The Myth of Generations

What’s up with this fascination we have?  A modest proposal for doing something different.


Something has been bugging me for quite a while, so it’s time to write about it.

I’m troubled by all the time and space that is being given over to the exploration of the generations at work.  It really started with us, the Baby Boomers.  We were the first such cohort in history identified, with our own characteristics, culture, clothing, language, etc.  

Our parents, the “Greatest Generation” (or Silent Generation or Traditionalists), were only identified later and in contrast to the Boomers.

Now we have Generation X, Generation Y (the Millennials), and even Generation Z (the Digital Natives).  

And, like with everything else in our lives, the timeframes are being compressed.  Where a generation used to be 20-25 years, because that’s how long it took for one generation of humans to produce the next one, we’re now down to 15 years or less to define a “generation”.

I guess we’re changing the definition.

I can work with that -- up to a point.  Sure, the distinctions many are making between these various groups do have some utility.  Entering any new culture, it is always a good idea to be familiar with the norms and customs.  That will help to smooth the interactions and soften any misunderstandings.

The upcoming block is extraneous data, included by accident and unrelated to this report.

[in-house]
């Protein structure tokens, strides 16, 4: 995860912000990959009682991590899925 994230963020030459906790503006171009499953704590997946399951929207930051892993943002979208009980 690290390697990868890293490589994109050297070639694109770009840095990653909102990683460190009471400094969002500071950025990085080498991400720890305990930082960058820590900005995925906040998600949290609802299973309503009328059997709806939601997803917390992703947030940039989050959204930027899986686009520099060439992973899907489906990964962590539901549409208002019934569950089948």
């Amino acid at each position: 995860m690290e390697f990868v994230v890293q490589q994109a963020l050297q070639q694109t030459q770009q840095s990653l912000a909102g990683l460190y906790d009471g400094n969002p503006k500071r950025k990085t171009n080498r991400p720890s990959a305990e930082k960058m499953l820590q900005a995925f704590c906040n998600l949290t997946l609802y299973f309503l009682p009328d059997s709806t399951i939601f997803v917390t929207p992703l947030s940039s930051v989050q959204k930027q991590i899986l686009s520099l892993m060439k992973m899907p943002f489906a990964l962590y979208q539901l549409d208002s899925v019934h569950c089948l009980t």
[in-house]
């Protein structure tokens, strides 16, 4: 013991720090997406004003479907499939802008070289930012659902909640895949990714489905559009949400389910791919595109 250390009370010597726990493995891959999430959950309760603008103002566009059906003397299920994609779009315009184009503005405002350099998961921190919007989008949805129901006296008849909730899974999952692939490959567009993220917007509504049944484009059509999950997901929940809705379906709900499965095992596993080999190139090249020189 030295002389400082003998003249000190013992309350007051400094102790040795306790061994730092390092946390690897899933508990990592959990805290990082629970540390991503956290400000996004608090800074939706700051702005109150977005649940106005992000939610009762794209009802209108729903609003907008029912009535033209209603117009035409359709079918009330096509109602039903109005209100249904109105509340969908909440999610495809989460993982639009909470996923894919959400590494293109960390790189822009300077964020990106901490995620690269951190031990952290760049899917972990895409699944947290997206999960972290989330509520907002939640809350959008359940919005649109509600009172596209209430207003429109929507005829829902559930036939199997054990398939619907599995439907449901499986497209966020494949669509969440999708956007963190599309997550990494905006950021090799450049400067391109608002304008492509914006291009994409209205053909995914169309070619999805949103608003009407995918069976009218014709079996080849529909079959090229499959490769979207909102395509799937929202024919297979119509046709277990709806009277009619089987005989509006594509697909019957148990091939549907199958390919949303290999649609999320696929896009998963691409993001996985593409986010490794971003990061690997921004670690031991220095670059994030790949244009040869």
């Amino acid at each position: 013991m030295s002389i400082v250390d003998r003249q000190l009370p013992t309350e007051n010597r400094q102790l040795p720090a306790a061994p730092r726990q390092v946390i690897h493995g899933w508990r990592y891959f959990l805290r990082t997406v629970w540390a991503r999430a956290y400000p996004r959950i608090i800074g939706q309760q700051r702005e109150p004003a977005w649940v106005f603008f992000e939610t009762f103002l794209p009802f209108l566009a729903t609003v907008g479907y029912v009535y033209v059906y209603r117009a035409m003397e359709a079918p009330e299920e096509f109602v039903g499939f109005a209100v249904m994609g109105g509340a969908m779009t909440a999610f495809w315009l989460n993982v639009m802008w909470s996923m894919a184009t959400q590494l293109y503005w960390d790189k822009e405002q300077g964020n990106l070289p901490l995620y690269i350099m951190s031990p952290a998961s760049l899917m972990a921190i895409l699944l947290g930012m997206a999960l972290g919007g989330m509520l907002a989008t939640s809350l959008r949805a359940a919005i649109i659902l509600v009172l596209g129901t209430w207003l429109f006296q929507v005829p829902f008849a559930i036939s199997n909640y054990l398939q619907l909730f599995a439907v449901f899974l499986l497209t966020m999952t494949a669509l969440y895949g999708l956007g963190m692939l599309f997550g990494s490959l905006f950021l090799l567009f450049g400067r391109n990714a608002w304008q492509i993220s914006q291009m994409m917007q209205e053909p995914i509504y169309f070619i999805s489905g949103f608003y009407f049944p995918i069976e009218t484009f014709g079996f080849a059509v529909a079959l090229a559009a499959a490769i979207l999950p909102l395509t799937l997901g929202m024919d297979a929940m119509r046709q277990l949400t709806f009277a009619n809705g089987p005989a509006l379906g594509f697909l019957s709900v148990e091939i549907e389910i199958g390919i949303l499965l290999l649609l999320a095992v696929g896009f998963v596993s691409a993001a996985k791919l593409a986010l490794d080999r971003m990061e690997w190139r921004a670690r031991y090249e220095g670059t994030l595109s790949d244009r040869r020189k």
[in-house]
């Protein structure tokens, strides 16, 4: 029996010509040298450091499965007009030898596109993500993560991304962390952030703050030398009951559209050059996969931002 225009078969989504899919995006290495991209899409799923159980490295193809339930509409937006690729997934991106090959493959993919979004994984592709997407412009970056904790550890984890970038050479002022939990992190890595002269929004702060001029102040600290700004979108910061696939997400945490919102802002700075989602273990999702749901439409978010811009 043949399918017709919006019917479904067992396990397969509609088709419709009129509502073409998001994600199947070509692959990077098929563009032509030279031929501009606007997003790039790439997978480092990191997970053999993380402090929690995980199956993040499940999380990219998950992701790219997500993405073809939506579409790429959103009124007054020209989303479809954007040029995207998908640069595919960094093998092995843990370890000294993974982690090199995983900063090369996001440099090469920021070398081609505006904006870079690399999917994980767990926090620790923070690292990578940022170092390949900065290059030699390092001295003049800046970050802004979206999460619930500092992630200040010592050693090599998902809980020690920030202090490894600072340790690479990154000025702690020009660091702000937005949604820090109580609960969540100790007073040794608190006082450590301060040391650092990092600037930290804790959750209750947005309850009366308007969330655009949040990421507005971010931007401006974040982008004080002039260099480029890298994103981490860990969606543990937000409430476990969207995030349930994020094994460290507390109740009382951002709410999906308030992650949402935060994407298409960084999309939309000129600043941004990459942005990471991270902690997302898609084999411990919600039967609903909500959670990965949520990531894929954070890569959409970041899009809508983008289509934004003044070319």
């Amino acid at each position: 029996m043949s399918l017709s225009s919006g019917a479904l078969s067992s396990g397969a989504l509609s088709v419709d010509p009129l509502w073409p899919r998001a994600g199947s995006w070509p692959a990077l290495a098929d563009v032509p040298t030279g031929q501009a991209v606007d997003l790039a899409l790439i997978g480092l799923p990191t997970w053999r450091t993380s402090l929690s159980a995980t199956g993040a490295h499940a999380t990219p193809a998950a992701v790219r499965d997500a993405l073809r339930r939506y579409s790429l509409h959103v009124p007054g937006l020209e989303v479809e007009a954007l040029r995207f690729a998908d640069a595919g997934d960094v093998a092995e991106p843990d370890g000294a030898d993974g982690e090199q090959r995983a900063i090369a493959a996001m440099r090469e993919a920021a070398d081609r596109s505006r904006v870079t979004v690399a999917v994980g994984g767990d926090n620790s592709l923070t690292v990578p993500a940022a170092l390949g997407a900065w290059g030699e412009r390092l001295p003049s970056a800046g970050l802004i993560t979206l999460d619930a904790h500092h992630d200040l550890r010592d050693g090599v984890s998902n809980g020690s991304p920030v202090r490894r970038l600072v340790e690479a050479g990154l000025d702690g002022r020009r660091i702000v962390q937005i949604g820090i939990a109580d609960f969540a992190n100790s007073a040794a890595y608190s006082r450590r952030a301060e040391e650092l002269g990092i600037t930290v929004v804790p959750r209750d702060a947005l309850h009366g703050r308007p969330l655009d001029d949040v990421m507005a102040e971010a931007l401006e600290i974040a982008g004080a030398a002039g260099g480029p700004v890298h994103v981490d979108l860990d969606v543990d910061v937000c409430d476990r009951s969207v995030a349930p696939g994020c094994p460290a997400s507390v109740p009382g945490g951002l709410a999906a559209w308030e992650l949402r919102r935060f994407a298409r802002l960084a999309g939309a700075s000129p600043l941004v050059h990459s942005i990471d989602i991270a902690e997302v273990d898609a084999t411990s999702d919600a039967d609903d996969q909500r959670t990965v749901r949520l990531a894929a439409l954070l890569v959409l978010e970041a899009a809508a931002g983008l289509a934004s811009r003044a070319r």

And we’ve gone more than a bit overboard with it all.

I have theory about it: our current fascination with these new “generations” is borne out of our era’s obsession with difference.  It is individualism run amok.  More harshly, I wonder if these generational divides aren’t a 20th century phenomenon resulting from our worship of youth and casting aside of the aged.

Traditional, indigenous societies have always had a both-and approach to the generations.  In their rites of passage, initiates would be fully embraced by their elders, recognized as the new hope for the future.  AND, at the same time, they would be responsible for honoring what came before.  Indelible webs of connection were built across the divides.

Before you dismiss me as some old f@&t off on a rant, I want to say I’m not for going back to some misperceived ideal.  I am, however, arguing strongly against over-reliance on facile, artificial distinctions at the expense of what we have in common.  We need to find the new both-and; the source of connection between us.

Rites of passage are about becoming part of the group.  Finding commonality.  Having a place.  Learning the rules (and changing them when needed).  Without sacrificing individuality.

The antidote to the divisions and distinctions is conversation.  Real, meaningful conversation.  Always has been.  These generations will find new and exciting ways to work together and learn from each other by creating genuine relationships through sincere interaction.

Know yourself.  Be curious about the other.